impressionism

[ im-presh-uh-niz-uh m ]
/ ɪmˈprɛʃ əˌnɪz əm /

noun

Fine Arts.
  1. (usually initial capital letter) a style of painting developed in the last third of the 19th century, characterized chiefly by short brush strokes of bright colors in immediate juxtaposition to represent the effect of light on objects.
  2. a manner of painting in which the forms, colors, or tones of an object are lightly and rapidly indicated.
  3. a manner of sculpture in which volumes are partially modeled and surfaces roughened to reflect light unevenly.
a theory and practice in literature that emphasizes immediate aspects of objects or actions without attention to details.
a late-19th-century and early-20th-century style of musical composition in which lush harmonies, subtle rhythms, and unusual tonal colors are used to evoke moods and impressions.

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Origin of impressionism

1880–85; impression + -ism; compare German Impressionismus, French impressionnisme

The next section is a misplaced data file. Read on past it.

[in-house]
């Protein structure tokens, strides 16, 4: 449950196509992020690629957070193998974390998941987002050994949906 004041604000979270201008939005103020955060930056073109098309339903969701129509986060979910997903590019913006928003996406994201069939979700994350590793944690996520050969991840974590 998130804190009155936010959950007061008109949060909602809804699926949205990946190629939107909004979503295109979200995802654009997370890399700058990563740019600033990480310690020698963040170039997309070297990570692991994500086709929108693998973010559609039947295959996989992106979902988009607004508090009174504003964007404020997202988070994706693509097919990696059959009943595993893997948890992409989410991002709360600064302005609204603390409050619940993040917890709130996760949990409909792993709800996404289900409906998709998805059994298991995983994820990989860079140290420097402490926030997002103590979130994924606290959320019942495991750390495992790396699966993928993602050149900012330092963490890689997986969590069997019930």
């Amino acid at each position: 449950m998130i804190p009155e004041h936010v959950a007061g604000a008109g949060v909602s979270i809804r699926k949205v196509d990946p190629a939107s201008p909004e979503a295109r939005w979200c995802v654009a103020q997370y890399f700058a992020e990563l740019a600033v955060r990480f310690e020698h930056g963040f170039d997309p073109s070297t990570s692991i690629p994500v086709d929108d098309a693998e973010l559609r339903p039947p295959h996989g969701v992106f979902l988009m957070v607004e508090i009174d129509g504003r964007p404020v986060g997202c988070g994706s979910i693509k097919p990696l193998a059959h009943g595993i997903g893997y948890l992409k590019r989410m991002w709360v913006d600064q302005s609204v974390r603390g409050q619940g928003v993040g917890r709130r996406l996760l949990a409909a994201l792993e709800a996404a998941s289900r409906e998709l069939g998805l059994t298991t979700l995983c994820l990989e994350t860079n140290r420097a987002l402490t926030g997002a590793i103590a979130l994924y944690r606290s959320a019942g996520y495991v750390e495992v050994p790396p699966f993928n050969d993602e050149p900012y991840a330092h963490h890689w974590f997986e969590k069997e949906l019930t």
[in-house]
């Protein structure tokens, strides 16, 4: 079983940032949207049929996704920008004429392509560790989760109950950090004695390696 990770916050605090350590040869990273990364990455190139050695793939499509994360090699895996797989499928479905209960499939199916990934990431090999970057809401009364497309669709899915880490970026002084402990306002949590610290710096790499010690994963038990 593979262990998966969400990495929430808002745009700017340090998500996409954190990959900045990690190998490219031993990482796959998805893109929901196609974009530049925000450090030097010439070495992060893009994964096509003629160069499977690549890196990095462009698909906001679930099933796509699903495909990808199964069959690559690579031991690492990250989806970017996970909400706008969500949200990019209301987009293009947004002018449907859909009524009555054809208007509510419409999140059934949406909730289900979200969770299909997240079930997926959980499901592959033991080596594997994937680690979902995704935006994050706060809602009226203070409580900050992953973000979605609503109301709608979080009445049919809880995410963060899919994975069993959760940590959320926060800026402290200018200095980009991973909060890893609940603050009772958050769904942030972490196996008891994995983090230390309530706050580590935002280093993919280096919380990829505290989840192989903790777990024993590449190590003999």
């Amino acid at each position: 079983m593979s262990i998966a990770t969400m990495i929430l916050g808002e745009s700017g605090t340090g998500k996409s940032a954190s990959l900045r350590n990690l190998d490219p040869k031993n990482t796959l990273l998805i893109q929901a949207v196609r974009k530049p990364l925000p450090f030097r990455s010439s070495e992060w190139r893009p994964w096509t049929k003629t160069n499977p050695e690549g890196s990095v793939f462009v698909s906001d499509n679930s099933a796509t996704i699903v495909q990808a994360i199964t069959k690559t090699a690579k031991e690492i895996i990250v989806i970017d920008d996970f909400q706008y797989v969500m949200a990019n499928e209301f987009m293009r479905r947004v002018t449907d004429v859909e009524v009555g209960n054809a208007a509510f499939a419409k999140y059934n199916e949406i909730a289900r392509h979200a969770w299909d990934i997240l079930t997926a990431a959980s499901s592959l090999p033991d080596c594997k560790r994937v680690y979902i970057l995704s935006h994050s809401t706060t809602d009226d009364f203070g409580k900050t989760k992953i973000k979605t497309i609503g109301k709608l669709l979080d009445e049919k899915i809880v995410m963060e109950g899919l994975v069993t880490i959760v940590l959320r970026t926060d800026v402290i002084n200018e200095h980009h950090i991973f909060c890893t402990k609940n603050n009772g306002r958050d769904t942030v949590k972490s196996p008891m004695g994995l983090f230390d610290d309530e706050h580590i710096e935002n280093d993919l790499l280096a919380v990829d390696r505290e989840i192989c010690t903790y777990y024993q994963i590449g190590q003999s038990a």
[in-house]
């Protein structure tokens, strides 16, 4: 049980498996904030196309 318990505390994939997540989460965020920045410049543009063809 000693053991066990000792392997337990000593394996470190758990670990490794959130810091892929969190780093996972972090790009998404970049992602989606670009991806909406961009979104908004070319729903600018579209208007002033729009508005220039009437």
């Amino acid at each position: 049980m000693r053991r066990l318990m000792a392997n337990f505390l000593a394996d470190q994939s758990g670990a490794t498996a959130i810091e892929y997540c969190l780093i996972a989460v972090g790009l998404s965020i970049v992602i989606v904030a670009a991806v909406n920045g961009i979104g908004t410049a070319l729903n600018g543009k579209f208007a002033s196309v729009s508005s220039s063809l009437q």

Dictionary.com Unabridged Based on the Random House Unabridged Dictionary, © Random House, Inc. 2020

Example sentences from the Web for impressionism

British Dictionary definitions for impressionism

impressionism
/ (ɪmˈprɛʃəˌnɪzəm) /

noun

(often capital) a movement in French painting, developed in the 1870s chiefly by Monet, Renoir, Pissarro, and Sisley, having the aim of objectively recording experience by a system of fleeting impressions, esp of natural light effects
the technique in art, literature, or music of conveying experience by capturing fleeting impressions of reality or of mood
Collins English Dictionary - Complete & Unabridged 2012 Digital Edition © William Collins Sons & Co. Ltd. 1979, 1986 © HarperCollins Publishers 1998, 2000, 2003, 2005, 2006, 2007, 2009, 2012

Cultural definitions for impressionism

impressionism

A style of painting associated mainly with French artists of the late nineteenth century, such as Edgar Degas, Edouard Manet, Claude Monet, and Pierre-Auguste Renoir. Impressionist painting seeks to re-create the artist's or viewer's general impression of a scene. It is characterized by indistinct outlines and by small brushstrokes of different colors, which the eye blends at a distance. Soft, pastel colors appear frequently in impressionist paintings.

The New Dictionary of Cultural Literacy, Third Edition Copyright © 2005 by Houghton Mifflin Harcourt Publishing Company. Published by Houghton Mifflin Harcourt Publishing Company. All rights reserved.